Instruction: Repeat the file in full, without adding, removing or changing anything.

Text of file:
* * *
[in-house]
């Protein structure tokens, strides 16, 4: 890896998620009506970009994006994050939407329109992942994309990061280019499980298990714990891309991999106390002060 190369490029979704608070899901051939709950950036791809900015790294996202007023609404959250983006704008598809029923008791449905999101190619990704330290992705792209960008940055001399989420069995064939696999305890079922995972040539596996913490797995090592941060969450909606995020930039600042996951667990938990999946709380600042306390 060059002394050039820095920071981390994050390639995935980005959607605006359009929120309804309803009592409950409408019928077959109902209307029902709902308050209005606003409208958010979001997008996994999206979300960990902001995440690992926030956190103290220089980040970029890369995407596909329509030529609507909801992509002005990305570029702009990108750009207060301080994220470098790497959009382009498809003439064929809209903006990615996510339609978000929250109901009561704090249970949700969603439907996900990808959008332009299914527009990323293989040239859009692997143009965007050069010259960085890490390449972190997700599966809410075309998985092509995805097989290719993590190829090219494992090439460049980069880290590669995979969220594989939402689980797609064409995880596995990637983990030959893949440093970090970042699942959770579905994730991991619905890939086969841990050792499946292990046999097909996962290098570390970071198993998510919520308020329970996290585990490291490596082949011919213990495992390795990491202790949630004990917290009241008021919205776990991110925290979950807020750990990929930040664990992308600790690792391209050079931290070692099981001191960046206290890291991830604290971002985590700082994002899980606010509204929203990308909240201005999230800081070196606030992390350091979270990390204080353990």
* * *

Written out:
[in-house]
């Protein structure tokens, strides 16, 4: 890896998620009506970009994006994050939407329109992942994309990061280019499980298990714990891309991999106390002060 190369490029979704608070899901051939709950950036791809900015790294996202007023609404959250983006704008598809029923008791449905999101190619990704330290992705792209960008940055001399989420069995064939696999305890079922995972040539596996913490797995090592941060969450909606995020930039600042996951667990938990999946709380600042306390 060059002394050039820095920071981390994050390639995935980005959607605006359009929120309804309803009592409950409408019928077959109902209307029902709902308050209005606003409208958010979001997008996994999206979300960990902001995440690992926030956190103290220089980040970029890369995407596909329509030529609507909801992509002005990305570029702009990108750009207060301080994220470098790497959009382009498809003439064929809209903006990615996510339609978000929250109901009561704090249970949700969603439907996900990808959008332009299914527009990323293989040239859009692997143009965007050069010259960085890490390449972190997700599966809410075309998985092509995805097989290719993590190829090219494992090439460049980069880290590669995979969220594989939402689980797609064409995880596995990637983990030959893949440093970090970042699942959770579905994730991991619905890939086969841990050792499946292990046999097909996962290098570390970071198993998510919520308020329970996290585990490291490596082949011919213990495992390795990491202790949630004990917290009241008021919205776990991110925290979950807020750990990929930040664990992308600790690792391209050079931290070692099981001191960046206290890291991830604290971002985590700082994002899980606010509204929203990308909240201005999230800081070196606030992390350091979270990390204080353990």